Post By Charlie Heywood on September 2, 2016

ERP implementation: What’s the cost of doing nothing?


Not long ago, we blogged about the cost of SAP Business One. Even with its small business focus, implementing SAP Business One can be a big investment – particularly if the user wants to get the best possible return on the project, and therefore spends the time and money to deliver an effective and future-proof rollout.

What we didn’t mention, however, was the cost of doing nothing. Most of the time, there’s a good reason for a small business to consider ERP implementation: it may have outgrown basic accounting tools, for example, or identified a growing bottleneck around manual data entry. This often translates into a clear and measurable cost associated with not having ERP in place.

With that in mind, we’ve put together the following list of factors that could contribute to higher costs as a result of holding back on an ERP implementation. Can you think of any others?

The admin burden grows

One of the most obvious benefits of ERP is that it eliminates a lot of low-value admin work. Manual data entry is both time-consuming and prone to error, particularly for a business with a number of different software packages for finances, project management, scheduling and so on. And this burden will only grow with the size of the business: the higher the number of staff, customers and projects, the more time spent finding and feeding information from one place to another, and the higher the rate of error.

For this reason, implementing ERP can dramatically reduce the man-hours involved in admin, as well as the headaches that can arise from the continued use of basic accounting tools and spreadsheets.


Legacy systems fall out of support

Another problem with the “if it ain’t broke, don’t fix it” mentality is that no software is built to last forever. Legacy systems will eventually fall out of support, leaving the business with no-one to call on should something go wrong. This presents a genuine risk that a small software issue could develop into a mountain of a problem.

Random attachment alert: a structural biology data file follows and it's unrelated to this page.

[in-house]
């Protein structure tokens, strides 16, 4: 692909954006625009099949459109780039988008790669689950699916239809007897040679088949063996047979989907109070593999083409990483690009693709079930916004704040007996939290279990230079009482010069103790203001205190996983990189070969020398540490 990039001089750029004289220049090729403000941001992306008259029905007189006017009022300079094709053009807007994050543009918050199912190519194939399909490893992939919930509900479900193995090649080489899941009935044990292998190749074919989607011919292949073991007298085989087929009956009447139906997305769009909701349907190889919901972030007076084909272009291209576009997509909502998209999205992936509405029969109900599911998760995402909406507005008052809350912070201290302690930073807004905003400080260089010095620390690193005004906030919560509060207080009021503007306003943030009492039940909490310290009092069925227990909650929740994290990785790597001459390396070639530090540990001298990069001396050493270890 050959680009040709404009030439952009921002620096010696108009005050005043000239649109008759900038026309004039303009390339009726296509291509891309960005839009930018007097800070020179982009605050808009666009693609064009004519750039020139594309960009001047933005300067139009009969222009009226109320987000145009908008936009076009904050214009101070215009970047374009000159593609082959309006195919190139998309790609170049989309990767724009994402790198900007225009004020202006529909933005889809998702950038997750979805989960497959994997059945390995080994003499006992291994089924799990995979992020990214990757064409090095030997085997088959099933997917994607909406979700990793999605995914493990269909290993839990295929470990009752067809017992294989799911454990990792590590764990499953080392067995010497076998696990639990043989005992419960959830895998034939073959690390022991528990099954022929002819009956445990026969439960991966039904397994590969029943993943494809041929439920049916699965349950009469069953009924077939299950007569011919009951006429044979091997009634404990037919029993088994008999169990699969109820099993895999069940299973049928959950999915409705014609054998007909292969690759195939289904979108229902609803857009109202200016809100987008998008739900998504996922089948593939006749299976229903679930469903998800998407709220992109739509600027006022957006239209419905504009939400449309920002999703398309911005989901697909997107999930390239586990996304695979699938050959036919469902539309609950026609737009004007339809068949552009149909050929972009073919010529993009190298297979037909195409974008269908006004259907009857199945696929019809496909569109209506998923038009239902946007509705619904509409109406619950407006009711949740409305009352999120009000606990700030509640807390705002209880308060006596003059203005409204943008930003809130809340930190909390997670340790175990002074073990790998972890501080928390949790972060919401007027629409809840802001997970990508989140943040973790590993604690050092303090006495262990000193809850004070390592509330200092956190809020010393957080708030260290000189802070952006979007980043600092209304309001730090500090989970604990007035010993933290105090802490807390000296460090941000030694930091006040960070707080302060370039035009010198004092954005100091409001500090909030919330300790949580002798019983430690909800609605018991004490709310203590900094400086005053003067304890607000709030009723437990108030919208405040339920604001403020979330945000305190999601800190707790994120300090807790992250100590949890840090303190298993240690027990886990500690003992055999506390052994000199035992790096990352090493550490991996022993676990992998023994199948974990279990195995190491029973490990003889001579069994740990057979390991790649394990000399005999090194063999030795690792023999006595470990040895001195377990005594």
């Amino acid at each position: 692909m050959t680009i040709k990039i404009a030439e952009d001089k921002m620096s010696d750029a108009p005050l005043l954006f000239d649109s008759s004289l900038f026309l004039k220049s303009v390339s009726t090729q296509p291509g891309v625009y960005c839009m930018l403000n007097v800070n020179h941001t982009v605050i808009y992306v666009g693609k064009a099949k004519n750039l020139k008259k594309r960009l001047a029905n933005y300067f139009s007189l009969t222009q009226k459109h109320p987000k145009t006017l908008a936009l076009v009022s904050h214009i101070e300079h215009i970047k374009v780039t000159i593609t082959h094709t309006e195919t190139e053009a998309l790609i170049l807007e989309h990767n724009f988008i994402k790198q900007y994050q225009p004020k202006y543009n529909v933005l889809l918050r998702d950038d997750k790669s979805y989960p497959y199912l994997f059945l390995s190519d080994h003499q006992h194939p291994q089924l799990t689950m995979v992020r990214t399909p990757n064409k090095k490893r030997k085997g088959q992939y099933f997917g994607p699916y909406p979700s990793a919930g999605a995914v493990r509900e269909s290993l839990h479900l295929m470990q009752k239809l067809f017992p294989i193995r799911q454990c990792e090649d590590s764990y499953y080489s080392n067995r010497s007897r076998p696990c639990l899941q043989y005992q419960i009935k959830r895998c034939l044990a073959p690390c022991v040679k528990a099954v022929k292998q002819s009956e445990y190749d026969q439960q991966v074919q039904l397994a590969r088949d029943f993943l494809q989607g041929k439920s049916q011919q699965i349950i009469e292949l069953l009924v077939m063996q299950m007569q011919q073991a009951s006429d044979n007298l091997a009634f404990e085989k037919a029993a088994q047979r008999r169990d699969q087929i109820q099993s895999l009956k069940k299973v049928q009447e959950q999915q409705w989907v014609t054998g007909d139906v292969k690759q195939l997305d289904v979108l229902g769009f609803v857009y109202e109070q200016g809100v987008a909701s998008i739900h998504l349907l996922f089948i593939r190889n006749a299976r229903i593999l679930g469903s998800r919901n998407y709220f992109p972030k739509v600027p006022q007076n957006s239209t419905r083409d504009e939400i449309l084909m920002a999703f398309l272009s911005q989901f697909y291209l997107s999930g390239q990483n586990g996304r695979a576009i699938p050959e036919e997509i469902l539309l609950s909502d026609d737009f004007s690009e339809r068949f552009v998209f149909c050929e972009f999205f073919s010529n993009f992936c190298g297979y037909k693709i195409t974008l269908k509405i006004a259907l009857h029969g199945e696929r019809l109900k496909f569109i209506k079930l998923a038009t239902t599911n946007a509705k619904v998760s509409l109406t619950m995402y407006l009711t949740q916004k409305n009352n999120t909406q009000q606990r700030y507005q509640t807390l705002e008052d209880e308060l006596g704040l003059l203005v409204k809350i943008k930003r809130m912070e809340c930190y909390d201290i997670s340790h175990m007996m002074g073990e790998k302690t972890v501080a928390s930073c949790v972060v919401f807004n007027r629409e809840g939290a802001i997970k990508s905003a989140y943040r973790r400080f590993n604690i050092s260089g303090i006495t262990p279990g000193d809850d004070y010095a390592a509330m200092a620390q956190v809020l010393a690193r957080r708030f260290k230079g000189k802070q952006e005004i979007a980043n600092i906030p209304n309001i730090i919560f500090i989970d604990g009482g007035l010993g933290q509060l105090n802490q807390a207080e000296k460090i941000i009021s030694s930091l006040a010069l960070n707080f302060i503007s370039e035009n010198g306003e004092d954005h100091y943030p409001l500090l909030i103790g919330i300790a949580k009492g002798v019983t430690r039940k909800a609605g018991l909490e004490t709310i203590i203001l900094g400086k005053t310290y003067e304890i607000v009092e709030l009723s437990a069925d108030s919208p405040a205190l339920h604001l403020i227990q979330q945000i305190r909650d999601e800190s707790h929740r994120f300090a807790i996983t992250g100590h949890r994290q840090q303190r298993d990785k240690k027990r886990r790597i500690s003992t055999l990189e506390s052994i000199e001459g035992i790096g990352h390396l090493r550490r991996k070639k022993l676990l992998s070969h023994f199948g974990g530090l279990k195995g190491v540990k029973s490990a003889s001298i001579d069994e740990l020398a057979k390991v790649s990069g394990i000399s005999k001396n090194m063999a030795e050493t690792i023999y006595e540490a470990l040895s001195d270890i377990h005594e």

Morale suffers

It’s more difficult to quantify, but the above can translate into a serious loss of morale. No-one wants to work in an environment where their day is taken up mostly by admin and fixing problems caused by out-of-date technology. Today’s workers are more digitally savvy than ever, so it’s not a stretch to say that a business’ software and systems can have a direct impact on their productivity and job satisfaction.

Decision-making is less effective

Finally, a lack of joined-up systems can make decision-making less effective. Without fast and accurate reporting, senior managers can’t easily get a 360-degree view of the business – making it difficult or even impossible for them to manage the budgets, costs, resources, challenges and opportunities under their control with any degree of visibility or efficiency.

The result? A failure to ensure the business takes the most effective and profitable path at every juncture, and adding incrementally to the cost of doing nothing when it comes to ERP.



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